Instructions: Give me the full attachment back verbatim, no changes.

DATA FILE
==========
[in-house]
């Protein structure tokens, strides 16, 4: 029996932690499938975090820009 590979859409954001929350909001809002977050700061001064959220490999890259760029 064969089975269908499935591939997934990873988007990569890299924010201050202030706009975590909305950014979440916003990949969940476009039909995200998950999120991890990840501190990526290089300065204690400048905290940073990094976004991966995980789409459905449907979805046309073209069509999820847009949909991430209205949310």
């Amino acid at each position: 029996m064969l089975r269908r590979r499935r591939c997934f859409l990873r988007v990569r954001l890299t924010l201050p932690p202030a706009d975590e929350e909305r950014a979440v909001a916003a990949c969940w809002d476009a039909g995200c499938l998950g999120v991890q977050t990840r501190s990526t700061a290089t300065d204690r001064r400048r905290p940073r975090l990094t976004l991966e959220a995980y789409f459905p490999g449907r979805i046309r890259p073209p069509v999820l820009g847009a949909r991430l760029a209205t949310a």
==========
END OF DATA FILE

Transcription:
[in-house]
């Protein structure tokens, strides 16, 4: 029996932690499938975090820009 590979859409954001929350909001809002977050700061001064959220490999890259760029 064969089975269908499935591939997934990873988007990569890299924010201050202030706009975590909305950014979440916003990949969940476009039909995200998950999120991890990840501190990526290089300065204690400048905290940073990094976004991966995980789409459905449907979805046309073209069509999820847009949909991430209205949310």
């Amino acid at each position: 029996m064969l089975r269908r590979r499935r591939c997934f859409l990873r988007v990569r954001l890299t924010l201050p932690p202030a706009d975590e929350e909305r950014a979440v909001a916003a990949c969940w809002d476009a039909g995200c499938l998950g999120v991890q977050t990840r501190s990526t700061a290089t300065d204690r001064r400048r905290p940073r975090l990094t976004l991966e959220a995980y789409f459905p490999g449907r979805i046309r890259p073209p069509v999820l820009g847009a949909r991430l760029a209205t949310a």